Invasive aspergillosis (IA), caused by the fungus Aspergillus fumigatus, is associated with mortality rates of 40- 50%. In response to the lack of effective treatments, the Infectious Diseases Society of America highlighted A. fumigatus as one of only six pathogens for which it mandated that a """"""""substantive breakthrough is urgently needed"""""""". IA accounts for the largest financial burden of all invasive fungal infections, with an annual economic cost in the United States of over $1.1 billion. Driven by the growing immunosuppressed patient population, both the incidence and mortality due to A. fumigatus have risen three-fold in the last decade. While much is known regarding the cellular processes required for fungal pathogenesis, translating understanding into tangible clinical benefit has been difficult due to the fact that these fungal pathogens and their hosts have similar physiology. As a result, current antifungal agents have limited clinical efficacy, are poorly fungicidal in the host, are occasionally toxic, and are increasingly ineffective due to emerging resistance. Thus, innovative antifungal targeting agents and strategies are critically needed. It has been well established that molecules targeting fungal calcineurin (FC) have extremely potent antifungal activity against a broad range of fungi. Over the past decade, our collaborator has established that calcineurin is required for A. fumigatus hyphal growth and virulence. Moreover, calcineurin is required for fungal stress response and small molecule or genetic inhibition of calcineurin thwarts drug resistance. The challenge of exploiting FC as an antifungal agent is due to structural and sequence homology with human calcineurin (HC). Knowledge of the HC pathway and the immunosuppressive capacity of calcineurin inhibition has been one of the greatest contributions to our current solid organ and bone marrow transplantation abilities. However, inhibition of HC causes severe immunosuppression and toxicity. Recent chemical innovations have enabled Amplyx to rapidly create libraries of analogues of FK506 and FK520 that were previously synthetically intractable. These new chemistries have resulted in promising analogs with substantially lower immunosuppression than the parent compounds yet maintain a high-degree of antifungal activity. Based on these preliminary results, our goals in this proposal are to (1) Use existing structural data and perform computational modeling to design non-immunosuppressive calcineurin inhibitors of A. fumigatus;(2) Synthesize and purify a library of these calcineurin inhibitors for initial testing;and (3) Screen and select these compounds for low immunosuppression, potent antifungal activity, and favorable pharmacokinetics. The impact of this work will be to utilize a structural biologic approach to design, synthesize, and test fungal-specific calcineurin inhibitors with minimal immunosuppressive action and robust antifungal activity against both A. fumigatus wild-type and antifungal resistant strains, potentially transforming the treatment paradigm for IA.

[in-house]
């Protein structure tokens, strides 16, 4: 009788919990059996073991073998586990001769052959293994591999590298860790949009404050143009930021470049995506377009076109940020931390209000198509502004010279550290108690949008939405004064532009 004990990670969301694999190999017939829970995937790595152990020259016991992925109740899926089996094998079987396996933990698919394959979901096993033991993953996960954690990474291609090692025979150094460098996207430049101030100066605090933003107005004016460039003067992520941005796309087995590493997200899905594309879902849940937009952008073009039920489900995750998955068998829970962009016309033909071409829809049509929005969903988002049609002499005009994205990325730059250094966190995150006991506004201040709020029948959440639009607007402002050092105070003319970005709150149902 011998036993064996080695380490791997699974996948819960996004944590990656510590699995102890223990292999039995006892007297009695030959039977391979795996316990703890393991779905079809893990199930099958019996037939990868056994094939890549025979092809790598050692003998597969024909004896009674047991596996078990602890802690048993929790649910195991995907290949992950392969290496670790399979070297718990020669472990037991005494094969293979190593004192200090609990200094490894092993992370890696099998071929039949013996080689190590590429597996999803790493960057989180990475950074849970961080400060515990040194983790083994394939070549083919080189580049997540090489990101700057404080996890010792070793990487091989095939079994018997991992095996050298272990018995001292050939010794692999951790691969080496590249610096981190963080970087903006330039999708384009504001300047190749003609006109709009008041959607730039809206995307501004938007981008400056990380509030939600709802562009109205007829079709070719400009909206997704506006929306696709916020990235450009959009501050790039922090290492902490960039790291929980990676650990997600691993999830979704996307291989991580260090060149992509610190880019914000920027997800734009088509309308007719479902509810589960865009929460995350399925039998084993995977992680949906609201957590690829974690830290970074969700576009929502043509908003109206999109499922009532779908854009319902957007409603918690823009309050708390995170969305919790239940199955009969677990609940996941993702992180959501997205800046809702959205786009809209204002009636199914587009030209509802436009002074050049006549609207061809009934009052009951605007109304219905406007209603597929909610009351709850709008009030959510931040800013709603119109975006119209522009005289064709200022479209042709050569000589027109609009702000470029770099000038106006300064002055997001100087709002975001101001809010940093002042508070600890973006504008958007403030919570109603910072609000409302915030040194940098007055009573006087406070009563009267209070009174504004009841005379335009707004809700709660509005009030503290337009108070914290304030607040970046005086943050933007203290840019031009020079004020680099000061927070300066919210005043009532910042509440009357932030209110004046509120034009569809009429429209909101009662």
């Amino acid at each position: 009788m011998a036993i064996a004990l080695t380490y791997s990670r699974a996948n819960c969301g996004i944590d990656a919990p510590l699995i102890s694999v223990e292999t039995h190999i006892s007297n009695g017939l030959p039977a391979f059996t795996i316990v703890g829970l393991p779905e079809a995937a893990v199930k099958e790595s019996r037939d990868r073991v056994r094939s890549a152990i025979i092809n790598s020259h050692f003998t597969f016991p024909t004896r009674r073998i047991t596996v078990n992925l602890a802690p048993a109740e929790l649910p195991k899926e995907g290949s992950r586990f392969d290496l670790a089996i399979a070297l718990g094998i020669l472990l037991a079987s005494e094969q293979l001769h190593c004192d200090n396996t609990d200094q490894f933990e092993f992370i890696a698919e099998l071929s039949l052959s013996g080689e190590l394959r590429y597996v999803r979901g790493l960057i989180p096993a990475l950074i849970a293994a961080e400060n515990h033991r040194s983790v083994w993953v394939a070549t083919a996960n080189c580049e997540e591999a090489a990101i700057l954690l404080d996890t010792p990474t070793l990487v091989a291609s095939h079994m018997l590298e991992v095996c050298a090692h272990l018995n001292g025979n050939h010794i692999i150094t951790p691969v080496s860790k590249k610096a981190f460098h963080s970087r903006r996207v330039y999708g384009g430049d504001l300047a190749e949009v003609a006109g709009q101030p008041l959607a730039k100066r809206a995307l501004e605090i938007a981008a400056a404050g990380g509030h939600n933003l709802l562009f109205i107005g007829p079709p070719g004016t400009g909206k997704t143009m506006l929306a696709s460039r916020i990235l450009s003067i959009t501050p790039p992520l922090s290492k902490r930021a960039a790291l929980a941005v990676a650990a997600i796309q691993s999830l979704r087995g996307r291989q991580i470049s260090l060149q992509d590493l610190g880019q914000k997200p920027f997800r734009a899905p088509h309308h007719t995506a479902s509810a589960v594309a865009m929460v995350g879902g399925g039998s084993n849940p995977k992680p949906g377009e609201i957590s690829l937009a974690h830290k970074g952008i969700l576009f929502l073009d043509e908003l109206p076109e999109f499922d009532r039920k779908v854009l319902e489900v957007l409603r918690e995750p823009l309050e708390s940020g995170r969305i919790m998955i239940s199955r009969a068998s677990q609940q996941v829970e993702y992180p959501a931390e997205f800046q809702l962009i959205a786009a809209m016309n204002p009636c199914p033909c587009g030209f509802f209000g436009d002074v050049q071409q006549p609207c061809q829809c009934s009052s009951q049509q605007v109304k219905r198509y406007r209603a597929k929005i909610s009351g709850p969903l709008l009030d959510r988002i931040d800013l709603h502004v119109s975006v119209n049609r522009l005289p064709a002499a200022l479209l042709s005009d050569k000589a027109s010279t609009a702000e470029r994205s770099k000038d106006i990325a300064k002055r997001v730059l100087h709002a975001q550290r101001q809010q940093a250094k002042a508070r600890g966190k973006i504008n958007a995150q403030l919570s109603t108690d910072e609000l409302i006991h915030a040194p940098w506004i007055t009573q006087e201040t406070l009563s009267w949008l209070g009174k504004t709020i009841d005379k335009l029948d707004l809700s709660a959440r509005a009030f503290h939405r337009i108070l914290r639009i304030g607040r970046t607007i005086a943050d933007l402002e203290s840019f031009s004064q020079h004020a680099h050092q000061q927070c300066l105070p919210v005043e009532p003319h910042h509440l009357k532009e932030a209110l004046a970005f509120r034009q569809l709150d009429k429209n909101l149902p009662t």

Public Health Relevance

Mortality rates due to infections caused by the pathogenic fungus, Aspergillus fumigatus, are 40-50% and there is an urgent need for more effective therapeutics. The estimated annual healthcare cost due to these infections is over $1.1 billion in the United States. Amplyx proposes to create a new class of antifungal drugs to improve treatment outcomes.

National Institute of Health (NIH)
National Institute of Allergy and Infectious Diseases (NIAID)
Small Business Innovation Research Grants (SBIR) - Phase I (R43)
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Special Emphasis Panel (ZRG1)
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Franceschi, Francois J
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Amplyx Pharmaceuticals, Inc.
San Diego
United States
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